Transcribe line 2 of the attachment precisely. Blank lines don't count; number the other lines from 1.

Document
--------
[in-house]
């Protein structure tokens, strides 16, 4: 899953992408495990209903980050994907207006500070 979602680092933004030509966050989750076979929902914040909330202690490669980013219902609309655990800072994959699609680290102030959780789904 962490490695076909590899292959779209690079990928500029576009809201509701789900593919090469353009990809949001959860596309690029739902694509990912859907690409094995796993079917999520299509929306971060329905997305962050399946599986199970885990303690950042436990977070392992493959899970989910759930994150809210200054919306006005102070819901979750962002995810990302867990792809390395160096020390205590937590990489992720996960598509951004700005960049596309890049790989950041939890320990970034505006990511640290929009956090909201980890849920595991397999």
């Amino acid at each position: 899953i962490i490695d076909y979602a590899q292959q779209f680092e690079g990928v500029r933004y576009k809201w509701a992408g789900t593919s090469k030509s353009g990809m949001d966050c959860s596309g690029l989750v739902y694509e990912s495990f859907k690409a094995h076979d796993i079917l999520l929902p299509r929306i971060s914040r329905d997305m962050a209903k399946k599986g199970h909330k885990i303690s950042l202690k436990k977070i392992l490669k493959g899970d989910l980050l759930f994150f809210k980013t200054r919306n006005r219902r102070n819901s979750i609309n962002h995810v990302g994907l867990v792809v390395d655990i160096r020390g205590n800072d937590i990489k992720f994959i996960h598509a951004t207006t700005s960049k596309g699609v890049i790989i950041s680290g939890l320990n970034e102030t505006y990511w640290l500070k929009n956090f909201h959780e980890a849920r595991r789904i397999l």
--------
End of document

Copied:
């Protein structure tokens, strides 16, 4: 899953992408495990209903980050994907207006500070 979602680092933004030509966050989750076979929902914040909330202690490669980013219902609309655990800072994959699609680290102030959780789904 962490490695076909590899292959779209690079990928500029576009809201509701789900593919090469353009990809949001959860596309690029739902694509990912859907690409094995796993079917999520299509929306971060329905997305962050399946599986199970885990303690950042436990977070392992493959899970989910759930994150809210200054919306006005102070819901979750962002995810990302867990792809390395160096020390205590937590990489992720996960598509951004700005960049596309890049790989950041939890320990970034505006990511640290929009956090909201980890849920595991397999």